Richard Neutra’s Lovell House in Los FelizAuthor:Philip Ferrato
Richard Neutra’s house for famed 1920s naturopath Phillip Lovell is, to put it simply, one of the most influential houses built in the United States. Built over the years 1927-29, it was the first steel framed house built in this country, one of the first to deploy sprayed-on gunite instead of stucco, and one of the first International Style houses– Neutra’s mash-up of le Corbusier’s “machine for living” esthetic and the commercial steel structural techniques he learned working in Chicago for Holabird & Root.
Neutra’s steel frame allowed the house to be built on site so steep it was previously considered unbuildable, giving it wide-open, unobstructed views and light, with bands of steel windows and private decks for nude sunbathing. With abundant sunlight, a swimming pool and a vegan kitchen, and a popular naturopath client, it linked modernism directly to health and what would become the California lifestyle.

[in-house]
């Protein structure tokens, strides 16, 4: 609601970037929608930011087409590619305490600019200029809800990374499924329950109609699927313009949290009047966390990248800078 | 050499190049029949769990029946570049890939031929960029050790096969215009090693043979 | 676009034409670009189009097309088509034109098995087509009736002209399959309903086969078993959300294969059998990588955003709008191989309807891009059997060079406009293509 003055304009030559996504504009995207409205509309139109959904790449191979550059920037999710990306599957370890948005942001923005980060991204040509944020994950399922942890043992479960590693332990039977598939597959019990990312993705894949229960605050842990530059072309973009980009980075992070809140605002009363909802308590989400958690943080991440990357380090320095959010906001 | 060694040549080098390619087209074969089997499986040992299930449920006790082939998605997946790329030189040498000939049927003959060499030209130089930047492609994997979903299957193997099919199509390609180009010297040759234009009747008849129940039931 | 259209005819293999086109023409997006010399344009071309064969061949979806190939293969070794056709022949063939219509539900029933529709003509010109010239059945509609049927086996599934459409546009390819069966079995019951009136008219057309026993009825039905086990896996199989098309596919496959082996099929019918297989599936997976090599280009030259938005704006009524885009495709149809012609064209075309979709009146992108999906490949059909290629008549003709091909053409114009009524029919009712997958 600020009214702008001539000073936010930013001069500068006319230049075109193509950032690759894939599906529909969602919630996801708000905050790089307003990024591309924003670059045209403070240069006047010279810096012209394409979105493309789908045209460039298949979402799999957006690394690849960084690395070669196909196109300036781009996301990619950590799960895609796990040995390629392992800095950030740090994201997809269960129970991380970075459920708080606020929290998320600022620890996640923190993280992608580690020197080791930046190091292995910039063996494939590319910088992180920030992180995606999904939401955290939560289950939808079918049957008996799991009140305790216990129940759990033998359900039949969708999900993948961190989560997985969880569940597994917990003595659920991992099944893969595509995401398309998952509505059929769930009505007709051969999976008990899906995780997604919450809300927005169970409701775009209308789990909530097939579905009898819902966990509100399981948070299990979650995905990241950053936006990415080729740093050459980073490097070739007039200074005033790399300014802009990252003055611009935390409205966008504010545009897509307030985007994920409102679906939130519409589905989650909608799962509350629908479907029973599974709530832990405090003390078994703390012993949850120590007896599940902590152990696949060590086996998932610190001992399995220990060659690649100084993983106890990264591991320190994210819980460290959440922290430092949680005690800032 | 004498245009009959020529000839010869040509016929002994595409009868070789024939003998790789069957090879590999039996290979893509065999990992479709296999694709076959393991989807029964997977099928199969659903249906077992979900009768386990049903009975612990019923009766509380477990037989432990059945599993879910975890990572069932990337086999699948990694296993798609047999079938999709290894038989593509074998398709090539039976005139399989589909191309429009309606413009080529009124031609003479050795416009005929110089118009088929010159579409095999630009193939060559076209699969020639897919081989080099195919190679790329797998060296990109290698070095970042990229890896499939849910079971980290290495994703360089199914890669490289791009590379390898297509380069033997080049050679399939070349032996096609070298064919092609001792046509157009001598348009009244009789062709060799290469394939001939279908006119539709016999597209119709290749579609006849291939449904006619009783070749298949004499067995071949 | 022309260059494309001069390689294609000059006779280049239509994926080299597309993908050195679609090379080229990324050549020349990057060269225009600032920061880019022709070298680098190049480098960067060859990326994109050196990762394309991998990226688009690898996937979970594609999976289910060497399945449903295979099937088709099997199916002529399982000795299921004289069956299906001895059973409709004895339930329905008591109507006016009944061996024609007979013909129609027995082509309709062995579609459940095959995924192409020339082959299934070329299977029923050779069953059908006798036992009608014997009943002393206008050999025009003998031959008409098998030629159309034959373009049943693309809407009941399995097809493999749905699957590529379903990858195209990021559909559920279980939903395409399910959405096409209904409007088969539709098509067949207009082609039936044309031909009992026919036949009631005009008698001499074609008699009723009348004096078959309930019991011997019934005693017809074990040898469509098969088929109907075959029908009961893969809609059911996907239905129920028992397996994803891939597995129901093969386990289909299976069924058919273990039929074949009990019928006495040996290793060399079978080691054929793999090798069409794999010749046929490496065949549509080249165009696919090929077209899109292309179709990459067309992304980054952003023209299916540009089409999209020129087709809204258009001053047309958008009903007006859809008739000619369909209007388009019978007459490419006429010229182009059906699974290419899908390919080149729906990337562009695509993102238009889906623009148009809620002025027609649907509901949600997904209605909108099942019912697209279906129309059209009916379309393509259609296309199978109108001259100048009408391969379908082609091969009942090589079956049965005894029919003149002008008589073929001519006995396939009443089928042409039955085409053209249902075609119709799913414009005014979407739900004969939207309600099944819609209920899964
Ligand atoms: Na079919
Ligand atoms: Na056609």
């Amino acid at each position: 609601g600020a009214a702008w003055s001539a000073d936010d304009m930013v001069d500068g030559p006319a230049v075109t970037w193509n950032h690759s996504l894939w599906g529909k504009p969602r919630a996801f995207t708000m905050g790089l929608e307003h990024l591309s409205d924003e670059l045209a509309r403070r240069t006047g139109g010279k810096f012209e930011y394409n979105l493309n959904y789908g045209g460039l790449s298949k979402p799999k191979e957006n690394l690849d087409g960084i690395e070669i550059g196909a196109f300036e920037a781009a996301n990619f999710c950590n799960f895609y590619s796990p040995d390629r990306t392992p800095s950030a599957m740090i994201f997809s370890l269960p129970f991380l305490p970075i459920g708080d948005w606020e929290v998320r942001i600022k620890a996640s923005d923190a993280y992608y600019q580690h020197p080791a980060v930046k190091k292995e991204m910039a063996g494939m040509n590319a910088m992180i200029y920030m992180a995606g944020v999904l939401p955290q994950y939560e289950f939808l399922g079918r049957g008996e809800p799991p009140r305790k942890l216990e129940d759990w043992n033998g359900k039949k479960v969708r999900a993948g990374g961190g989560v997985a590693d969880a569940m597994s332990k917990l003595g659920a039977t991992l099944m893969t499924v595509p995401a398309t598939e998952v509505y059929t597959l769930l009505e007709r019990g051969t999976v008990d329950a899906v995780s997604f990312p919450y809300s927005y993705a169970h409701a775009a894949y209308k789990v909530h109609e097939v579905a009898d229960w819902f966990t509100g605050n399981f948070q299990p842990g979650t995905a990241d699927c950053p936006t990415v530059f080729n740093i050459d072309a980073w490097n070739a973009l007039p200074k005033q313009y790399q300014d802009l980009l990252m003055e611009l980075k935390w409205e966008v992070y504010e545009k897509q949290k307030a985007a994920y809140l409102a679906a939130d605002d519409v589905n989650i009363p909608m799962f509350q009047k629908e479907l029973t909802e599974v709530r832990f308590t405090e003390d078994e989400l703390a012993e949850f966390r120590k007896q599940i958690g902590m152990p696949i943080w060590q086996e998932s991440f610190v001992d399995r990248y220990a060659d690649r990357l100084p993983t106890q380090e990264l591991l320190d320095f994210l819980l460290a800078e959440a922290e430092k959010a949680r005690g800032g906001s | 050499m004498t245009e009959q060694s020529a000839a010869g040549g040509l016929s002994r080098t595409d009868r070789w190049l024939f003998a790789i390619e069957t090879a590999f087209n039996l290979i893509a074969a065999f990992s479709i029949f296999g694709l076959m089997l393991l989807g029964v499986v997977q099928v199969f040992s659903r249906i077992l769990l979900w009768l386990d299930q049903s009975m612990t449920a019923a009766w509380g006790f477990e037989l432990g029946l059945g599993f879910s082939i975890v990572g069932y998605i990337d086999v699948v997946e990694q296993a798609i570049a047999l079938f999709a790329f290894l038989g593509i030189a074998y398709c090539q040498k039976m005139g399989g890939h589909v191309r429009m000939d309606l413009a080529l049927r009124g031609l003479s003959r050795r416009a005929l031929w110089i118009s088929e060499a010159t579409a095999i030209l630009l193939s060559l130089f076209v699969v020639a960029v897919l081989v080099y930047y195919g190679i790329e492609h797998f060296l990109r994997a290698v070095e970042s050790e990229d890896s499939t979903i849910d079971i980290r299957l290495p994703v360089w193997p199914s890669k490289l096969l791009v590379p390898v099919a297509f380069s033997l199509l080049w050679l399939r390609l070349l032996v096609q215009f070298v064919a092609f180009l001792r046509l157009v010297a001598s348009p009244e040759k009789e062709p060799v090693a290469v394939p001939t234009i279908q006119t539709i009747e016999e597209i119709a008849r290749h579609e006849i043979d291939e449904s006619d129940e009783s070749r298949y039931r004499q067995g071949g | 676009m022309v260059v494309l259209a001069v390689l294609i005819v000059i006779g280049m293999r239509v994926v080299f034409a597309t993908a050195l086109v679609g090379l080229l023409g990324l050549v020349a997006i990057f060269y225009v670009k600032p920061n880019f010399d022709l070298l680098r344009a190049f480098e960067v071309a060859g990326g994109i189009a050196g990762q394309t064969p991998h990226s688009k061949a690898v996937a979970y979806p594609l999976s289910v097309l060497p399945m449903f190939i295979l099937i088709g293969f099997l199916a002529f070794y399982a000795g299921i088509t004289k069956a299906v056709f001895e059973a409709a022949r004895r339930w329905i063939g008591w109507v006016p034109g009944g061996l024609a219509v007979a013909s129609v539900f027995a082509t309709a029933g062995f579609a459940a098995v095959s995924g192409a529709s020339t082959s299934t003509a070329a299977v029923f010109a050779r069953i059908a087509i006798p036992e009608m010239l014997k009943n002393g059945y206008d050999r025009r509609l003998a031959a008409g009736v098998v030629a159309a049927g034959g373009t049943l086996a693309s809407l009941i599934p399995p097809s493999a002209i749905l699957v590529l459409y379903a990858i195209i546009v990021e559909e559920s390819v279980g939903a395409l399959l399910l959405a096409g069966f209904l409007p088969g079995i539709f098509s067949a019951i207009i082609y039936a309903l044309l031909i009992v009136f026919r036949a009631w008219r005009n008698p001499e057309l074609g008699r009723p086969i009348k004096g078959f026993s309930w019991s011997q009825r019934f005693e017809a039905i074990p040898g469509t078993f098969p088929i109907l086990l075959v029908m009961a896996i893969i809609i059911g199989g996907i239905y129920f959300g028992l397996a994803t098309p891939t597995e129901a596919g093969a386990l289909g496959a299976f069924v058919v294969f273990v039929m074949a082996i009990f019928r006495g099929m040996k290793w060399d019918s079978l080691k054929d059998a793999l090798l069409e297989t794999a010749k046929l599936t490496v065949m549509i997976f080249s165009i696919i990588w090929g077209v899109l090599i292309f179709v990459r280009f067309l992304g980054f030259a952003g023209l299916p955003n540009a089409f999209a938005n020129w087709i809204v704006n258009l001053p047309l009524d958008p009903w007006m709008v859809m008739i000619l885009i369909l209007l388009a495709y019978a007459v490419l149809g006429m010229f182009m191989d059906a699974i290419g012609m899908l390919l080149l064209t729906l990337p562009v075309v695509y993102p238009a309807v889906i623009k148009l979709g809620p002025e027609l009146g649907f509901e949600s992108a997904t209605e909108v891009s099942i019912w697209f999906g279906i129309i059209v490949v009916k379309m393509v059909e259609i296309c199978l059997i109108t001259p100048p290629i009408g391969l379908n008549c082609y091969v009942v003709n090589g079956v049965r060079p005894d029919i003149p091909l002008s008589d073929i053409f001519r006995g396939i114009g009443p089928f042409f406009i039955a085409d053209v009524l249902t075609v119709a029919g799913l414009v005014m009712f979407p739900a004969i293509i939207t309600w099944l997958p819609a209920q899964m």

The discreet entry on the top floor leads to what is now a modernist icon, the double height stair hall with expanses of industrial steel windows and accented with an automobile headlight. It may be difficult to grasp in 2020 how radical this was in 1929 when everyone else was living in (or aspiring to) life in some variation on an historical revival style. And, counter-intuitively, it’s the staircase that’s making the grand entrance, not the person walking down it.
The offering has been well documented in the press over the past week and comprehensively covered in The Real Deal. Plus this KCRW podcast from last year is totally worth a listen. What is clear is that the property presents some cosmetic and structural challenges (cue Frank Lloyd Wright’s 1924 Ennis House) that come with the original innovative construction techniques and decades of benign neglect. What’s also clear is what the house represents– an historic moment in the architectural and cultural history of Los Angeles, and a restoration worth undertaking.
To get an idea of what a painstaking, seven-year Neutra restoration looks like, check out Gerald Casale’s Kun House No.1.